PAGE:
Italy's Opposition Leader And Head Of Its Right-Wing Separatist Party Has Resigned

Umberto Bossi

Photo: Wikimedia Commons/theriddle

Italy’s leading populist politician Umberto Bossi resigned on Thursday after a financial scandal engulfed his Northern League party, said the BBC.The Northern League is the only prominent opposition party to Prime Minister Mario Monti’s government. Francesco Belsito, the party’s treasurer, resigned on Tuesday after prosecutors alleged that he had used party funds to pay for the remodeling of Bossi’s villa and holidays for Bossi’s children.

According to the Guardian, Belsito was under investigation for money laundering, fraud and embezzlement.

Bossi, who founded and led the Northern League, has a political career stretching 30 years, and has denied any wrongdoing, according to the Guardian.

A source present at a meeting of the League’s federal council quoted Bossi as saying, “I am resigning for the good of the movement and its activists.” A member of European parliament, Matteo Salvini, told Radio Padania, “No one asked for Bossi’s resignation. He arrived already convinced.”

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Court documents found in a raid on the League’s Milan headquarters revealed a wiretapped conversation in which Belsito and another party official were heard referring to “black” funds, which they said Bossi had passed to the League, according to the Guardian.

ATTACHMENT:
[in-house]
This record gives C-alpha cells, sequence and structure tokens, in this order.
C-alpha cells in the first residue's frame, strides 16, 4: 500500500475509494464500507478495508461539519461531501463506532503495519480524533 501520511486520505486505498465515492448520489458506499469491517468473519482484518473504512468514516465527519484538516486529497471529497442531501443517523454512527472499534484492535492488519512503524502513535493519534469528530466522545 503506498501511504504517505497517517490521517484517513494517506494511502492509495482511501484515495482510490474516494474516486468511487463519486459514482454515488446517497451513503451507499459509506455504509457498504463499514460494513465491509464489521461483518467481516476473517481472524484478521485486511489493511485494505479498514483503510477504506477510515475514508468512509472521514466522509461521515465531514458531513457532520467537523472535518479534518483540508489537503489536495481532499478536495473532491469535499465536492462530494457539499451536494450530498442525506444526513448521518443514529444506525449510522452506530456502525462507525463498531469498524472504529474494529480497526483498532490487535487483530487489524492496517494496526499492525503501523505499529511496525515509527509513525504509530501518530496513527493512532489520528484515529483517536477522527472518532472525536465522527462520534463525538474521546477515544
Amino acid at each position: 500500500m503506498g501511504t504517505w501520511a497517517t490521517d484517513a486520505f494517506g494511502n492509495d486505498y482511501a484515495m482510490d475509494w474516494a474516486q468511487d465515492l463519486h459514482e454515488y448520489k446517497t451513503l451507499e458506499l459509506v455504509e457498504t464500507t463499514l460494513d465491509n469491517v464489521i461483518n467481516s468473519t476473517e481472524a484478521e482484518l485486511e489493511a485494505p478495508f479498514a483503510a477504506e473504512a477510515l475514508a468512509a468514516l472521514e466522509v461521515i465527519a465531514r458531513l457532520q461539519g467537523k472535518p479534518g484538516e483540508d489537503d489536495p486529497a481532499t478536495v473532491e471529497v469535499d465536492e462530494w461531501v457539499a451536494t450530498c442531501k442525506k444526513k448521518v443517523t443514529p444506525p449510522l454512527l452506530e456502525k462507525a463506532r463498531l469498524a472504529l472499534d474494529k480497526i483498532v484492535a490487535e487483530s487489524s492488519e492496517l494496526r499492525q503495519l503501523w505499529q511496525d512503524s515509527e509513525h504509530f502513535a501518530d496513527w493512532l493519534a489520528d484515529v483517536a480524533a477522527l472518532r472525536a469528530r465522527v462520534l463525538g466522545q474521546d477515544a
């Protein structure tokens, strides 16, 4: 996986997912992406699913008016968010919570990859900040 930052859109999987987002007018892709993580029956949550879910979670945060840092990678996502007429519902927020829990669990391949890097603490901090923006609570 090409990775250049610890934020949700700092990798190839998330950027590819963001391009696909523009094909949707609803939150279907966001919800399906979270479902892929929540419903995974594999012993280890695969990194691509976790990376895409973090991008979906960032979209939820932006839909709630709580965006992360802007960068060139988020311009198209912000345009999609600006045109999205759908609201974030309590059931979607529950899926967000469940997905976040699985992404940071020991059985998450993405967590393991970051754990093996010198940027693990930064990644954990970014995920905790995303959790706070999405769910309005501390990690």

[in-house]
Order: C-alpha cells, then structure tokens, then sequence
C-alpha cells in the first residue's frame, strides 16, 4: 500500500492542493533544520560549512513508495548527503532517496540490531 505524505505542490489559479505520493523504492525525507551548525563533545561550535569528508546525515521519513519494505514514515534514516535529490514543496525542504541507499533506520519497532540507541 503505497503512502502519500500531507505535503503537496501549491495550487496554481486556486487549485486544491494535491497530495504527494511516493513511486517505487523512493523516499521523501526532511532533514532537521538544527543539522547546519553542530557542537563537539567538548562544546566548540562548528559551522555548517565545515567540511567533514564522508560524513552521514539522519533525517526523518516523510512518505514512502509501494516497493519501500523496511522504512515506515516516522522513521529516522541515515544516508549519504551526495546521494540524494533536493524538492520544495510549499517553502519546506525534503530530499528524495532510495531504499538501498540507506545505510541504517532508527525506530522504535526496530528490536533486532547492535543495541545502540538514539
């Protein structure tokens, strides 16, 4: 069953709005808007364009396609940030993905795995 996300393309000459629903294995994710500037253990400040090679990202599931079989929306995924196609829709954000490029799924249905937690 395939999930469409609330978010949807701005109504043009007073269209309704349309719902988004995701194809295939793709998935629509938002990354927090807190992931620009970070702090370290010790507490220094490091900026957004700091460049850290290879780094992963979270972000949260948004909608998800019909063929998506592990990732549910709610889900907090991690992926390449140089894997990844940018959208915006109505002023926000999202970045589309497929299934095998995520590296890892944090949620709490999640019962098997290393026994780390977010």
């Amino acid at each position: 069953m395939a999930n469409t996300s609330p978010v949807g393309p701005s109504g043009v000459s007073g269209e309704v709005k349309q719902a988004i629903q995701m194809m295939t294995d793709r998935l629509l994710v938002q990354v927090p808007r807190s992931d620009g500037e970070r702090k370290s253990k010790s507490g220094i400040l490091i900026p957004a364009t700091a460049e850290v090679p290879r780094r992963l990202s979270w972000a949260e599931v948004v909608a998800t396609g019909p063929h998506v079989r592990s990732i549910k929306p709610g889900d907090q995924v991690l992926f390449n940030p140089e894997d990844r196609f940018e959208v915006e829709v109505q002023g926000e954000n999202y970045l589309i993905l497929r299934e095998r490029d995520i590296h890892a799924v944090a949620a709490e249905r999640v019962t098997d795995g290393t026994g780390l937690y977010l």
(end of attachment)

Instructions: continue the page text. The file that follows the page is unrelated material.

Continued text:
Bossi was known for his unorthodox and provocative rhetoric against the corruption of Rome, and the Northern League initially had a secessionist agenda before it became allied with former Prime Minister Silvio Berlusconi, according to Reuters. Analysts speculate that Bossi’s departure could culminate in a power struggle within the League, with former Interior Minister Roberto Maroni possibly emerging as the leader.

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Meanwhile, Monti faced a revolt on Thursday from unions, employers and Italy’s main centre-right party, PDL, in connection with labour proposals which would have made it easier for companies to fire workers, said Reuters.

Even after Monti watered down the language, allowing courts to order employees to be reinstated under “very extreme and improbably” circumstances, Italy’s largest union planned to hold a day-long general strike and 16 hours of work stoppages, according to Reuters.

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